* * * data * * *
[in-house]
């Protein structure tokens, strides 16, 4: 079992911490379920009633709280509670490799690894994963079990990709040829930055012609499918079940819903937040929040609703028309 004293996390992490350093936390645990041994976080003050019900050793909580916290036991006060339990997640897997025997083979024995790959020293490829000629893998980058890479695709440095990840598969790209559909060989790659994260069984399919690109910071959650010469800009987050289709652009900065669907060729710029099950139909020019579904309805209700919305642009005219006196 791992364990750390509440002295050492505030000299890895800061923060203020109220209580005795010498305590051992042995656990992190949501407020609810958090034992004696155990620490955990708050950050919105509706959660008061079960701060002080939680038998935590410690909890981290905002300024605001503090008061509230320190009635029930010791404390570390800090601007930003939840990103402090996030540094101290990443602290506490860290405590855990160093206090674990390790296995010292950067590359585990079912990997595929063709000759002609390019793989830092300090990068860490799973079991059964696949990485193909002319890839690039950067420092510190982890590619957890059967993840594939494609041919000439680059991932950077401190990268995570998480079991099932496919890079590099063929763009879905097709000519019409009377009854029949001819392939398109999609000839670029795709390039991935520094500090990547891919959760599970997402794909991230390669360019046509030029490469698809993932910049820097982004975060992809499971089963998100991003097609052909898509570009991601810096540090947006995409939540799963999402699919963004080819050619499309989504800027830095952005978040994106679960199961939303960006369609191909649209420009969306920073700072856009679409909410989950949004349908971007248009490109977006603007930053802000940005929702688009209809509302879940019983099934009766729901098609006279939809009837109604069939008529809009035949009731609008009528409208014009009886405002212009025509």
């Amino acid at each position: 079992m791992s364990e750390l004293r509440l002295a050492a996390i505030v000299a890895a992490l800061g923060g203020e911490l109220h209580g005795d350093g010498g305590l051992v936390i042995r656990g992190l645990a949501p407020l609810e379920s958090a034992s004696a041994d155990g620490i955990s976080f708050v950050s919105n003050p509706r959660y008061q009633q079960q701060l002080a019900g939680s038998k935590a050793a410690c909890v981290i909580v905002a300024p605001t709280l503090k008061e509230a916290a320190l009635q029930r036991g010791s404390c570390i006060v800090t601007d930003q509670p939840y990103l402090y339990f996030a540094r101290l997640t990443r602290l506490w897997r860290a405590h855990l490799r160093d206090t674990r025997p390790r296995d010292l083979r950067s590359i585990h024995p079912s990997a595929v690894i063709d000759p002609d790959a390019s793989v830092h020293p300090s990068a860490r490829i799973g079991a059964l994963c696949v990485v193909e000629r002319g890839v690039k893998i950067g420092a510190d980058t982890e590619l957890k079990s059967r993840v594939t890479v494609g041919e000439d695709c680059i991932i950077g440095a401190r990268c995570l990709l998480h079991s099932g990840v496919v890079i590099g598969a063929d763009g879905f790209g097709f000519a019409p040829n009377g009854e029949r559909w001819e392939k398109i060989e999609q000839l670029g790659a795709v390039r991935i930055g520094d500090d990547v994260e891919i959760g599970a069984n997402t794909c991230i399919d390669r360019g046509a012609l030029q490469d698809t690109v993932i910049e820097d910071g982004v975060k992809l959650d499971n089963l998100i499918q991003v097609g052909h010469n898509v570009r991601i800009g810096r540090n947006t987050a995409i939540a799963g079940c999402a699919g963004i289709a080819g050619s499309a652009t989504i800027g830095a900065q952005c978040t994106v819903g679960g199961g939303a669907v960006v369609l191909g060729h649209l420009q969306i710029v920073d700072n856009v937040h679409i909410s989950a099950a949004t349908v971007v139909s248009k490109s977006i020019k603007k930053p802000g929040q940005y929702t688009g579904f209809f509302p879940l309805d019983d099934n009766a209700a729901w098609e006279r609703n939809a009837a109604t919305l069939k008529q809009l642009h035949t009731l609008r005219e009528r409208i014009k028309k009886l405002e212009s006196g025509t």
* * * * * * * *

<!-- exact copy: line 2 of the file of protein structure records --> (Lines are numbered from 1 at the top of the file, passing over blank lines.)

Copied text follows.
């Protein structure tokens, strides 16, 4: 079992911490379920009633709280509670490799690894994963079990990709040829930055012609499918079940819903937040929040609703028309 004293996390992490350093936390645990041994976080003050019900050793909580916290036991006060339990997640897997025997083979024995790959020293490829000629893998980058890479695709440095990840598969790209559909060989790659994260069984399919690109910071959650010469800009987050289709652009900065669907060729710029099950139909020019579904309805209700919305642009005219006196 791992364990750390509440002295050492505030000299890895800061923060203020109220209580005795010498305590051992042995656990992190949501407020609810958090034992004696155990620490955990708050950050919105509706959660008061079960701060002080939680038998935590410690909890981290905002300024605001503090008061509230320190009635029930010791404390570390800090601007930003939840990103402090996030540094101290990443602290506490860290405590855990160093206090674990390790296995010292950067590359585990079912990997595929063709000759002609390019793989830092300090990068860490799973079991059964696949990485193909002319890839690039950067420092510190982890590619957890059967993840594939494609041919000439680059991932950077401190990268995570998480079991099932496919890079590099063929763009879905097709000519019409009377009854029949001819392939398109999609000839670029795709390039991935520094500090990547891919959760599970997402794909991230390669360019046509030029490469698809993932910049820097982004975060992809499971089963998100991003097609052909898509570009991601810096540090947006995409939540799963999402699919963004080819050619499309989504800027830095952005978040994106679960199961939303960006369609191909649209420009969306920073700072856009679409909410989950949004349908971007248009490109977006603007930053802000940005929702688009209809509302879940019983099934009766729901098609006279939809009837109604069939008529809009035949009731609008009528409208014009009886405002212009025509």